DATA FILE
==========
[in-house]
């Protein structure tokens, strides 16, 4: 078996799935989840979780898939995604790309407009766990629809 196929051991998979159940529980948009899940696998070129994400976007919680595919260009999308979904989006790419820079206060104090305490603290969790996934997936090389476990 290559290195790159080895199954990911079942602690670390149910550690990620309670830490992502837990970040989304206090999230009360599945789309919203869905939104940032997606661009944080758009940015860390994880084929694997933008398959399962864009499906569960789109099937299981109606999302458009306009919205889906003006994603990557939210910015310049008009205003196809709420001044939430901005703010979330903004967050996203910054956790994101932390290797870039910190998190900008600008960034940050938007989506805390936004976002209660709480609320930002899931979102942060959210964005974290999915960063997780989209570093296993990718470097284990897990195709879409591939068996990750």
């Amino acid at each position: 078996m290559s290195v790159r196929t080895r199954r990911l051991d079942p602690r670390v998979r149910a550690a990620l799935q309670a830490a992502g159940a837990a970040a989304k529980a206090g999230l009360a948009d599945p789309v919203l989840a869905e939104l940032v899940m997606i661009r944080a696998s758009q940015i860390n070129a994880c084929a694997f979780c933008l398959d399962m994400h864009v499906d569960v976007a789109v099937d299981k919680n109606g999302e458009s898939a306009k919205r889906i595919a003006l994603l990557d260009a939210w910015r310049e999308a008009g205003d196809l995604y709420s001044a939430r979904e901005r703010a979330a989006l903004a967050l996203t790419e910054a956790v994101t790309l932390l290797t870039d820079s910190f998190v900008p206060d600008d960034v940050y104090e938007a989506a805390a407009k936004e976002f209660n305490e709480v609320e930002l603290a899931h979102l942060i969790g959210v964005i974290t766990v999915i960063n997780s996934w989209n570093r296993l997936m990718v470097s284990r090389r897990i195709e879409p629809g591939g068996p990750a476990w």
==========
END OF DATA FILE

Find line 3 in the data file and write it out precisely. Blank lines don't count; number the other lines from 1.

């Amino acid at each position: 078996m290559s290195v790159r196929t080895r199954r990911l051991d079942p602690r670390v998979r149910a550690a990620l799935q309670a830490a992502g159940a837990a970040a989304k529980a206090g999230l009360a948009d599945p789309v919203l989840a869905e939104l940032v899940m997606i661009r944080a696998s758009q940015i860390n070129a994880c084929a694997f979780c933008l398959d399962m994400h864009v499906d569960v976007a789109v099937d299981k919680n109606g999302e458009s898939a306009k919205r889906i595919a003006l994603l990557d260009a939210w910015r310049e999308a008009g205003d196809l995604y709420s001044a939430r979904e901005r703010a979330a989006l903004a967050l996203t790419e910054a956790v994101t790309l932390l290797t870039d820079s910190f998190v900008p206060d600008d960034v940050y104090e938007a989506a805390a407009k936004e976002f209660n305490e709480v609320e930002l603290a899931h979102l942060i969790g959210v964005i974290t766990v999915i960063n997780s996934w989209n570093r296993l997936m990718v470097s284990r090389r897990i195709e879409p629809g591939g068996p990750a476990w």